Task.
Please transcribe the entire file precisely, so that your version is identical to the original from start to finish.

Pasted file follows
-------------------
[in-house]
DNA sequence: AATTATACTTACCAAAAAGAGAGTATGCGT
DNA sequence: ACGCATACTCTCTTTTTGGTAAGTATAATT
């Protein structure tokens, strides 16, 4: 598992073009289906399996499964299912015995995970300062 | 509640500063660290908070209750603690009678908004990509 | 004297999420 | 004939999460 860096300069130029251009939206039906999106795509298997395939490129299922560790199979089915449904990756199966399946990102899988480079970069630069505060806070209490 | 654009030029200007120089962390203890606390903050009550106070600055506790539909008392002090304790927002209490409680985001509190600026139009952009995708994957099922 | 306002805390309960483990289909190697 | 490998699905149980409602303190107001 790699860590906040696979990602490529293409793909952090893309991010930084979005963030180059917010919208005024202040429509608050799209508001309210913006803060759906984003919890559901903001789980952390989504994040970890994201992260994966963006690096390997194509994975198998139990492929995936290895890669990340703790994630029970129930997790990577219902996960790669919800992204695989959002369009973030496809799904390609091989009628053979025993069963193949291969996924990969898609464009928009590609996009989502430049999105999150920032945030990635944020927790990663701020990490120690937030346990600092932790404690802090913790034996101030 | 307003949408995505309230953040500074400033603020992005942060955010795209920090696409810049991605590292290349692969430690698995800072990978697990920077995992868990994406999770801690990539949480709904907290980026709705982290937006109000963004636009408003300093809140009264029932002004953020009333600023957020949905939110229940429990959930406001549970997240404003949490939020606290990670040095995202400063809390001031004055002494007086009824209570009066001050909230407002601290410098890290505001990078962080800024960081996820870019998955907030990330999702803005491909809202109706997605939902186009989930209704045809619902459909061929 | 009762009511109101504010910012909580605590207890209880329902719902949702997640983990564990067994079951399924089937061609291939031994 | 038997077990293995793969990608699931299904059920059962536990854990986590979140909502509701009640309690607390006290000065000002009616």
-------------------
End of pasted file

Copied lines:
[in-house]
DNA sequence: AATTATACTTACCAAAAAGAGAGTATGCGT
DNA sequence: ACGCATACTCTCTTTTTGGTAAGTATAATT
């Protein structure tokens, strides 16, 4: 598992073009289906399996499964299912015995995970300062 | 509640500063660290908070209750603690009678908004990509 | 004297999420 | 004939999460 860096300069130029251009939206039906999106795509298997395939490129299922560790199979089915449904990756199966399946990102899988480079970069630069505060806070209490 | 654009030029200007120089962390203890606390903050009550106070600055506790539909008392002090304790927002209490409680985001509190600026139009952009995708994957099922 | 306002805390309960483990289909190697 | 490998699905149980409602303190107001 790699860590906040696979990602490529293409793909952090893309991010930084979005963030180059917010919208005024202040429509608050799209508001309210913006803060759906984003919890559901903001789980952390989504994040970890994201992260994966963006690096390997194509994975198998139990492929995936290895890669990340703790994630029970129930997790990577219902996960790669919800992204695989959002369009973030496809799904390609091989009628053979025993069963193949291969996924990969898609464009928009590609996009989502430049999105999150920032945030990635944020927790990663701020990490120690937030346990600092932790404690802090913790034996101030 | 307003949408995505309230953040500074400033603020992005942060955010795209920090696409810049991605590292290349692969430690698995800072990978697990920077995992868990994406999770801690990539949480709904907290980026709705982290937006109000963004636009408003300093809140009264029932002004953020009333600023957020949905939110229940429990959930406001549970997240404003949490939020606290990670040095995202400063809390001031004055002494007086009824209570009066001050909230407002601290410098890290505001990078962080800024960081996820870019998955907030990330999702803005491909809202109706997605939902186009989930209704045809619902459909061929 | 009762009511109101504010910012909580605590207890209880329902719902949702997640983990564990067994079951399924089937061609291939031994 | 038997077990293995793969990608699931299904059920059962536990854990986590979140909502509701009640309690607390006290000065000002009616």